But what should you wear? Hedberg’s answer: less than you think. Because Nordic skiing is heavy on cardio, even small hills will warm you up better than the hottest fire. She often sees beginners on both ends of the spectrum: some are dressed head-to-toe in thick, bulky alpine gear, while others arrive in just jeans or tights.
“It’s important to dress in layers,” Hedberg said. “If you’re too hot or wet, you’re going to be miserable out there.”
For outerwear, that means windproof (but breathable) pants and jacket, with thermals and other base or mid-layers beneath. Strip them off when you get warm and put them back on when you’re chilly. Waterproof gloves are another must, as is a beanie, headband or earmuffs. A facemask is never a bad idea, either.
Mistake No. 3 | Becoming your own teacher
Nordic skiing might look and even feel like walking, but don’t call a dog a duck because its wearing a bill. If you want to make the most of your time on the track, start with an intro lesson at a local Nordic center. You don’t need to return time and again, Hedberg says, but she believes it’s much easier to learn with a qualified instructor than trying to figure it out on your own.
“I think it is super important, if you’re serious about learning, to take a lesson,” Hedberg said. “It’s not like you need a series — I think a single lesson will give you the base you need to have fun.”
Mistake No. 4 | Shuffling with both feet
When Hedberg first teaches new Nordic athletes, she repeats one line: “Skiing is a one-legged sport.” It sounds counterintuitive, she admits, but it’s key to efficiency on the Nordic track.
So what exactly does she mean? Most beginners don’t commit fully to gliding on a single ski, and instead revert to typical alpine technique, where both skis stay on the ground most of the time. With Nordic, though, your power comes from placing weight over one ski, like a skater on ice. It’s the graceful gliding motion so common with expert skiers, and it’s the first technique newbies need to master.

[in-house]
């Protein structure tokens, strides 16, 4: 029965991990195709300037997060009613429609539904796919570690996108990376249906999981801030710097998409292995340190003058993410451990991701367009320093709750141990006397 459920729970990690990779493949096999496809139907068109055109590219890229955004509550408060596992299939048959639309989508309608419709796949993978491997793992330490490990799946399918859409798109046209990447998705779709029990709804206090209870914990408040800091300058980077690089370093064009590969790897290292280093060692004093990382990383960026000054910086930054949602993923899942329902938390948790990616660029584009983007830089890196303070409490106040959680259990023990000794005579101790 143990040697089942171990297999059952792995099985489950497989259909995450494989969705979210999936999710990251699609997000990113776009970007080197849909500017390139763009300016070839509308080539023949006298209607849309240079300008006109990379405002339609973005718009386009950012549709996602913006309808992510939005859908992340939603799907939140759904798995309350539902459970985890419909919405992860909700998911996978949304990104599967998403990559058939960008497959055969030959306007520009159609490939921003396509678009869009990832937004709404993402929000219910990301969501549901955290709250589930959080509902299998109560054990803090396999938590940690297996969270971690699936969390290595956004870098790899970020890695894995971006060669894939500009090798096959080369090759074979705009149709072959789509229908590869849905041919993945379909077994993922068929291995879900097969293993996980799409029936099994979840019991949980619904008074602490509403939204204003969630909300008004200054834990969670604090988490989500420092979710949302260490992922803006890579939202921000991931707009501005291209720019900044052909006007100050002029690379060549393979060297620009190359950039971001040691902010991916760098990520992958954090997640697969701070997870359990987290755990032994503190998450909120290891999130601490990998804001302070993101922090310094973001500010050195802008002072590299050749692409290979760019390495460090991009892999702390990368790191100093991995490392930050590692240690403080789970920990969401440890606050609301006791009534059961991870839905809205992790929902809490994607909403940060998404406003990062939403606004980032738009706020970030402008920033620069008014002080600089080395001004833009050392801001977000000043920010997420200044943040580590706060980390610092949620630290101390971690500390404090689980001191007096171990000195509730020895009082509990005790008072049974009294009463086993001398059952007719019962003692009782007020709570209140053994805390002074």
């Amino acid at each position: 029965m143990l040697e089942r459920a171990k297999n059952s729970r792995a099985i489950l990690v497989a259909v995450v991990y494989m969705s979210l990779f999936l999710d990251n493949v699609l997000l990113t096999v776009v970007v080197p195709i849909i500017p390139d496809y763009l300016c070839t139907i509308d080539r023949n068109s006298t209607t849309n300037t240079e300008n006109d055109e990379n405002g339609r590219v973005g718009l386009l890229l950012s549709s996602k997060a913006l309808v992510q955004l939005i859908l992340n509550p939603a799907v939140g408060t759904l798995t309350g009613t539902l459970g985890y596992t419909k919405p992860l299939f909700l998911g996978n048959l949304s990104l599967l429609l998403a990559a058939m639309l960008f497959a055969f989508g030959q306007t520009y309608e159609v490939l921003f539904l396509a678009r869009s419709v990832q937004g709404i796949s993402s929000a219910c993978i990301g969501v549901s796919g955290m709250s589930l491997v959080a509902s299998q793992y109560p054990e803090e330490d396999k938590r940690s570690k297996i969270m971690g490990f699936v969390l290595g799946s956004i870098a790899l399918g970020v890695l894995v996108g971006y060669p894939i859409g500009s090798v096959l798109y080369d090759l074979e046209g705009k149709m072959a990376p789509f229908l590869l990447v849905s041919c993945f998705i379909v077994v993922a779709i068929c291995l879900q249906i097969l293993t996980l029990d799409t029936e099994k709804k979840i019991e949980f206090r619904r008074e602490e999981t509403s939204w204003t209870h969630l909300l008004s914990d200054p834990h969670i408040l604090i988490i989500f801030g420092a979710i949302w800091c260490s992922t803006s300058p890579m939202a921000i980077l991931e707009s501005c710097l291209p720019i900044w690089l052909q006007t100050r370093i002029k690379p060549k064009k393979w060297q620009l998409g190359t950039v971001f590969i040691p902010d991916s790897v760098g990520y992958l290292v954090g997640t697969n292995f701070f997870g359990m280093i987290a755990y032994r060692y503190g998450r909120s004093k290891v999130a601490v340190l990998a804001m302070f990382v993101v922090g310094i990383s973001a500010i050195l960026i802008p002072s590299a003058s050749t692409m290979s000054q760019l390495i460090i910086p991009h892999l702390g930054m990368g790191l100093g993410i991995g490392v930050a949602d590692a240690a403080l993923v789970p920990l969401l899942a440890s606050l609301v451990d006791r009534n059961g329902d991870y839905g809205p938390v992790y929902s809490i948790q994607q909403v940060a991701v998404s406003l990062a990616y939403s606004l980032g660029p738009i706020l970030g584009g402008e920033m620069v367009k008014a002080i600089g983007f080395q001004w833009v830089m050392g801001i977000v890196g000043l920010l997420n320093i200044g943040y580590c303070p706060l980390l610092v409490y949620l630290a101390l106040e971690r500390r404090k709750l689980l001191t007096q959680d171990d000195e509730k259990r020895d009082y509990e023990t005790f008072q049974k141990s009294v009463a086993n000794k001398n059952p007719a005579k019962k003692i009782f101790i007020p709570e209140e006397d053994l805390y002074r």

“We say that to the kids constantly: skiing is a one-legged sport,” Hedberg said. “If you’re willing to balance — if you’re willing to commit — you will build good habits that stay with you forever.”
The lone exception: double poling, a classic Nordic technique where both skis stay in a double-track.
Mistake No. 5 | Overloading your upper body
This also relates to proper technique. When newcomers don’t rely on their glide, they tend to use their arms and poles for speed. It’s also a quick way to cheat through uphills and flats. But this shortcut can be exhausting, Hedberg says, and it’s just bad form.
The remedy begins with different “gears,” or techniques, for all types of terrain. Nordic skiers use different pushing, gliding and poling motions for uphills, flats and downhills, and finding the right mix of them all is a must. Nothing beats a lesson for learning and fine-tuning these techniques.
“Changing your technique based on the terrain makes an enormous difference when you’re skiing,” Hedberg said. “This helps you use different parts of your body to ski. It’s like trying to drive a car in first gear all the time — it just doesn’t work.”